By halving the size of a transistor serving as a current source, a buffer for threshold setting can be easily designed to provide a half of a signal current in a signal output buffer.

Input buffers on a receiving side are placed mutually closely in the same chip. The input buffers therefore operate with the relatively same current. An input buffer for threshold setting can therefore provide a correct dc voltage whose level is approximate to a mean signal level.

A high-speed interface circuit in accordance with the present invention has the advantage of being unsusceptible to influence of a change in processing or in temperature or a fluctuation in supply voltage.

Although the present invention has been disclosed and described by way of six embodiments, it is apparent to those skilled in the art that other embodiments and modifications of the present invention are possible without departing from the essential features thereof.

Claims (7)

What is claimed is:
1. An interface circuit for interfacing between a first integrated circuit on a transmitting side and a second integrated circuit on a receiving side over a line on a printed circuit board, comprising:
an output circuit provided on said first integrated circuit on said transmitting side and including a current source for supplying a given current, and a switching circuit for intermittently cutting off said given current according to a binary signal and delivering said intermittently cut-off current as a current signal to said line; and
an input circuit provided on said second integrated circuit on said receiving side and including a transimpedance circuit whose input impedance is matched with a characteristic impedance of said line and which converts said current signal into a voltage signal, and a comparison circuit for identifying said voltage signal relative to a given threshold voltage and reproducing said binary signal, said output circuit further including an additional current source for supplying a half of a current supplied by said current source and a transistor for delivering said half of a current to said line; and
said input circuit further including an additional transimpedance circuit whose input impedance is matched with a characteristic impedance of said line and which converts said half of a current into a voltage, the converted voltage determining said given threshold voltage for said comparison circuit.
2. The interface circuit according to claim 1, wherein said switching circuit includes analog switches formed with a first MOS transistor and a second MOS transistor which are alternately turned on or off according to said binary signal, the first MOS transistor delivering said given current from said current source to said line when turned on, the second MOS transistor causing said given current to flow into the ground when turned on.
3. The interface circuit according to claim 1, wherein said transimpedance circuit includes an inverting amplifier having a given gain, and a resistor means that feeds back an output signal of said inverting amplifier to an input port of said inverting amplifier and has a given resistance; and wherein said feedback allows said transimpedance circuit to have an input impedance that is matched with said characteristic impedance of said line.
4. The interface circuit according to claim 3, wherein said resistor means includes a first MOS transistor whose drain and source are connected to input and output ports, respectively, of said inverting amplifier, and a second MOS transistor whose gate is connected to a gate of said first MOS transistor, which receives the same drain voltage and source voltage as those of said first MOS transistor, and which has said given resistance that is obtained by forcibly causing a given current to flow therein.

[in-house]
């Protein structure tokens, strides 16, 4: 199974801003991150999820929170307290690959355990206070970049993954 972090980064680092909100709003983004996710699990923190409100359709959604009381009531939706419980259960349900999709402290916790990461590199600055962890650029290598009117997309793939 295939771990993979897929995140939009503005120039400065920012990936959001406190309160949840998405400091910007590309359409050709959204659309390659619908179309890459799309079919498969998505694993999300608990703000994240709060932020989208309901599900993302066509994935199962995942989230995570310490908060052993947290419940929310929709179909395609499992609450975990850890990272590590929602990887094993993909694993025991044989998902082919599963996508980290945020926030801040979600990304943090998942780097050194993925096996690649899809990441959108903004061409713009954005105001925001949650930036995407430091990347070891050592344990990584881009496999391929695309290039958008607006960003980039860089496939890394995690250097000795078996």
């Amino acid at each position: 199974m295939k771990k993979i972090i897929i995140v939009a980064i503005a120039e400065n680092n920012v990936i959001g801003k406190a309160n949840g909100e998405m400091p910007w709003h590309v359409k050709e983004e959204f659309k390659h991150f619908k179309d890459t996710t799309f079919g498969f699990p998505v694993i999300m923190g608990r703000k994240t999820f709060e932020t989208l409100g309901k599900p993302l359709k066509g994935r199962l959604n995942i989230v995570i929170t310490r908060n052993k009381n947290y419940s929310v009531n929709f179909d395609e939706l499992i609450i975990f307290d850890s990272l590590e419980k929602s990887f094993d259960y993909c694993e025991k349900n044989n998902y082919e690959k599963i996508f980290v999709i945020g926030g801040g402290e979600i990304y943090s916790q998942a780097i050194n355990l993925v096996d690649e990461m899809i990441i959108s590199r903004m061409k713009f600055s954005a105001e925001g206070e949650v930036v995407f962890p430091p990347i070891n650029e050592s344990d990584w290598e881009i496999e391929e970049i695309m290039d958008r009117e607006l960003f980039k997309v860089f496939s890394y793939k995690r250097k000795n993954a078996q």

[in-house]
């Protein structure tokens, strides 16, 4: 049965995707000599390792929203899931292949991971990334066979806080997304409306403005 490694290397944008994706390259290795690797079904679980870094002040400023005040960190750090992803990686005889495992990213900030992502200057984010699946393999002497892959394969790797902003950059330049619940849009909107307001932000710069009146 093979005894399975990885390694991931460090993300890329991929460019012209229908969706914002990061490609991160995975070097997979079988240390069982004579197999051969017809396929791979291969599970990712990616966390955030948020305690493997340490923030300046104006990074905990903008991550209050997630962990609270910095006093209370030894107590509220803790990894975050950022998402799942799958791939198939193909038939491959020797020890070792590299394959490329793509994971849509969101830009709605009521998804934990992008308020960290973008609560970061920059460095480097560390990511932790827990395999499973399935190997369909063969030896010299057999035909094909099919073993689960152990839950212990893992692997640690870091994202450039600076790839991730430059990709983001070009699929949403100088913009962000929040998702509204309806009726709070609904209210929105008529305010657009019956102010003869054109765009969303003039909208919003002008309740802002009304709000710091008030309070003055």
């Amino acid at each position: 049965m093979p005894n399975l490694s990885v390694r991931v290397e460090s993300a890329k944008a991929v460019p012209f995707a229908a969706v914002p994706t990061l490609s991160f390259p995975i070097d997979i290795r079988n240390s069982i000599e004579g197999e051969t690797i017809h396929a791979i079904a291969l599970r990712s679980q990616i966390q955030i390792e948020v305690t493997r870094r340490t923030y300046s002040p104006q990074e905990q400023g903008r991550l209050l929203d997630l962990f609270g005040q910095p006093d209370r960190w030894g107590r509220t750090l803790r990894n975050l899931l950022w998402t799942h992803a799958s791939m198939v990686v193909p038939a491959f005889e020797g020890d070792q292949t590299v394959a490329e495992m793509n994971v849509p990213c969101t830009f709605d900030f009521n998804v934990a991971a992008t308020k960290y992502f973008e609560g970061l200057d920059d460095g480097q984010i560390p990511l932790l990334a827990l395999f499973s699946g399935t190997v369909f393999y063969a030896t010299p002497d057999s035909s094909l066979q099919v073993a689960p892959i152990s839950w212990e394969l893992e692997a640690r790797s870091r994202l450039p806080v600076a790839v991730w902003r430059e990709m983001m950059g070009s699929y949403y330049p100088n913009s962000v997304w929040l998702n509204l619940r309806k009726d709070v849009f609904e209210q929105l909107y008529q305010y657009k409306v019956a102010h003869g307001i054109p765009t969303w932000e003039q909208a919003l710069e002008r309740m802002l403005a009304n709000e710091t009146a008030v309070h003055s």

5. The interface circuit according to claim 1, further comprising an impedance matching circuit connected to an output terminal at said output circuit and including the same circuit elements as said transimpedance circuit impedance, matching being attained between said output terminal and said line.
6. The interface circuit according to claim 1, further comprising an input buffer connected to an output terminal of said output circuit and including the same circuit elements as said transimpedance circuit, an output buffer connected to an input terminal of said input circuit, and including the same circuit elements as said output circuit.
7. An interface circuit for interfacing between a first integrated circuit on a transmitting side and a second integrated circuit on a receiving side over a first line and a second line on a printed circuit board, comprising:
a differential output circuit provided on said first integrated circuit and including a current source for supplying a given current, and a switching circuit for alternately selecting said first line and said second line according to a binary signal said given current being delivered as a current signal to a selected one of said first and second lines; and
a differential input circuit provided on said second integrated circuit and including a first transimpedance circuit whose input impedance is matched with characteristic impedance of said first line and which converts a current signal on said first line into a voltage signal, a second transimpedance circuit whose input impedance is matched with a characteristic impedance of said second line and which converts a current signal on said second line into a voltage signal, and a comparison circuit for comparing the voltage signal of said first transimpedance circuit with the voltage signal of said second transimpedance circuit, thus reproducing said binary signal.